|i.||An insane deity appearing in dream|
|iii.||Aliens and alien ghosts|
|iv.||Mohave ghosts who cause psychosomatic illness|
|v.||Mohave ghosts who cause depressions|
|vi.||Funeral paraphernalia and rituals|
|viii.||Magic substances and narcotics|
An Appendix briefly discusses alcohol, drug addiction, and trance states (the latter being related to "power") that, if one tries to think along Mohave lines, appear to be related to exogenous psychic disorders, as the Mohave conceive of them.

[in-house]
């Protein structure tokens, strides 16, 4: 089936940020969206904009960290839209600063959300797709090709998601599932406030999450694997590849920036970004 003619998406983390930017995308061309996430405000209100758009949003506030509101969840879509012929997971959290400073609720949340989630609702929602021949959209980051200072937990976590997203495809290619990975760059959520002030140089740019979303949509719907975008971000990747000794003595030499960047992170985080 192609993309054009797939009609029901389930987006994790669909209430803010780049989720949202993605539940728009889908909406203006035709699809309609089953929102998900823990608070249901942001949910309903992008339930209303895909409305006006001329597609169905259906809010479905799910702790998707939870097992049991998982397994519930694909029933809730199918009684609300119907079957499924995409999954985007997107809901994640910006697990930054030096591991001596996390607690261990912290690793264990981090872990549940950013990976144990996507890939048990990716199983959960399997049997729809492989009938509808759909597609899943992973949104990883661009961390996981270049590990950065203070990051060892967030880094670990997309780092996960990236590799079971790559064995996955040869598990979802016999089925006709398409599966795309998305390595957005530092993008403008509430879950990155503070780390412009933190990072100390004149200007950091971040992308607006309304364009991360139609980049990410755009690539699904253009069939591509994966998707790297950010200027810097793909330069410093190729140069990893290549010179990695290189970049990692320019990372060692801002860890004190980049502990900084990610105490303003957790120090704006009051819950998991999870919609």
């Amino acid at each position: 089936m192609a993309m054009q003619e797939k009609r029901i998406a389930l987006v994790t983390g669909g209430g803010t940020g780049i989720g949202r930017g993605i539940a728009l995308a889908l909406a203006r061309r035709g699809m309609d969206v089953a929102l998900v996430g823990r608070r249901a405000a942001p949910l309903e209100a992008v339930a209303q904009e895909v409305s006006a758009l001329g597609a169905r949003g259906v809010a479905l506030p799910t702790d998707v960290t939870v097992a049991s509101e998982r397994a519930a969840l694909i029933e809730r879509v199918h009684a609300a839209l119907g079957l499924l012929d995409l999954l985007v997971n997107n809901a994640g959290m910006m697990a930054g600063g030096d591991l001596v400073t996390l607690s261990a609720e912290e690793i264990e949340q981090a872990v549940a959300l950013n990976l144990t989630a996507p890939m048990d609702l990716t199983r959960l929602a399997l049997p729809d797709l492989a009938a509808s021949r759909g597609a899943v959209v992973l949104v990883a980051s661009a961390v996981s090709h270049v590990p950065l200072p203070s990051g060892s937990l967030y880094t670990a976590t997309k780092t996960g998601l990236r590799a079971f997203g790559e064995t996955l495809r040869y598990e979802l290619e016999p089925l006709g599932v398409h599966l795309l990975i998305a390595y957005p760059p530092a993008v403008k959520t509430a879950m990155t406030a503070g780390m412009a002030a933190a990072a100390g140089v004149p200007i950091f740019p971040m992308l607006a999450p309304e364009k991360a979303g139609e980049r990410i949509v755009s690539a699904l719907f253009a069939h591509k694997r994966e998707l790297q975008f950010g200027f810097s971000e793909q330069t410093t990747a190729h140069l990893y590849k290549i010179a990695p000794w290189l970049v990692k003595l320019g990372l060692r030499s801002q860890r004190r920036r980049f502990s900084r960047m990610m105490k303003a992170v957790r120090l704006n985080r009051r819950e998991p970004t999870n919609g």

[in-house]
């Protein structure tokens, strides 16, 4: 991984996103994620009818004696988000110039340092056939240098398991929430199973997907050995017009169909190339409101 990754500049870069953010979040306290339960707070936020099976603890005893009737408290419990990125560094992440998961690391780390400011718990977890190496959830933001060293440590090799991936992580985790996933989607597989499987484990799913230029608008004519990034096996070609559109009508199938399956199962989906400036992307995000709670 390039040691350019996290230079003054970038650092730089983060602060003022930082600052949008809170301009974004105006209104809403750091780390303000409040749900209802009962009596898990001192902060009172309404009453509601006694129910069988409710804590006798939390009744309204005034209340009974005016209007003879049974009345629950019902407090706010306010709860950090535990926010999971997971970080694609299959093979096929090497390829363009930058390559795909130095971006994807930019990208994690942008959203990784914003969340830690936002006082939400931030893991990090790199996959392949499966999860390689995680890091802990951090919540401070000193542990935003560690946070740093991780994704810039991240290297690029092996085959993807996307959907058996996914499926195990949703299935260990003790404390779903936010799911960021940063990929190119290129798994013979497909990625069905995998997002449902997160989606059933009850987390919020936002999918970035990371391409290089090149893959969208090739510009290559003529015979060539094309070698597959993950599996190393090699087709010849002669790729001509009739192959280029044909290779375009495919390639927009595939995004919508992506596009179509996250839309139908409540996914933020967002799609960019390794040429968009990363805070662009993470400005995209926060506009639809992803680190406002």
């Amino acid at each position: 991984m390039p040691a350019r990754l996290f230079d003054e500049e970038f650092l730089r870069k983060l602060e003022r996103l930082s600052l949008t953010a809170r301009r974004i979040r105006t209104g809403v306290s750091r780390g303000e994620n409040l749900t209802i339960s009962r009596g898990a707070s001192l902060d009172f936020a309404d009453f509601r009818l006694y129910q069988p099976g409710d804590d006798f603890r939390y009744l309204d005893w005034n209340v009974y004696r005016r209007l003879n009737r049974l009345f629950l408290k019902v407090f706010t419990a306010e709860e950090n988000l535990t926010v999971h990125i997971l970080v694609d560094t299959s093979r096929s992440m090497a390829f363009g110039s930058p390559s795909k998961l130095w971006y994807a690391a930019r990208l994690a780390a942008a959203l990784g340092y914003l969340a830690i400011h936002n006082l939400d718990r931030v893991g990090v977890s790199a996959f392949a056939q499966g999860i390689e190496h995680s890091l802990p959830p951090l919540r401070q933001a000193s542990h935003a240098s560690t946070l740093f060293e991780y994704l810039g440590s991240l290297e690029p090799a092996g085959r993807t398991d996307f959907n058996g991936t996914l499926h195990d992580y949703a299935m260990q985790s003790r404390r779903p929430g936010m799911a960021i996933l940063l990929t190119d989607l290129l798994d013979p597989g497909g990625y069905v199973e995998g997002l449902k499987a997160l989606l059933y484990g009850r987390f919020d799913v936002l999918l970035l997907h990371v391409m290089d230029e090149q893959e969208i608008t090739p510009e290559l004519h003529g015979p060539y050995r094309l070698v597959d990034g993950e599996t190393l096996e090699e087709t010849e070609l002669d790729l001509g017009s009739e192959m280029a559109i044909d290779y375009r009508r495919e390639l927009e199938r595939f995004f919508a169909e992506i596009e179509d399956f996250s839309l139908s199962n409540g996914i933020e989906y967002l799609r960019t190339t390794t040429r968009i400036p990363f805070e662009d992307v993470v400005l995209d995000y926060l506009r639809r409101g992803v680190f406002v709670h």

While Kroeber's data impress one as reliable, it is likely that this belief is not a key concept of Mohave psychiatric thought. Indeed-- in reply to a direct question, illustrated by an account of the Indo- chinese Sedang Moi ( Devereux, MS., 1933-34) belief that a person who dies insane turns into the "ghost of insanity," which seeks to make others insane--the Mohave denied that they had similar beliefs. Furthermore, since Kroeber recorded the actual text that describes Mastamho's insanity--which means that his (apparently sane) informant had (theoretically at least) dreamed this portion of the myth without going insane--this raises questions concerning the rigorousness of Mohave belief in this assertion. What Kroeber's informant probably meant was that anyone who dreams of Mastamhoonly as a fish eagle, and perhaps not necessarily in connection with this myth, may become insane. This view would be compatible with modern psychoanalytic insight. Indeed, the onset of a psychosis is often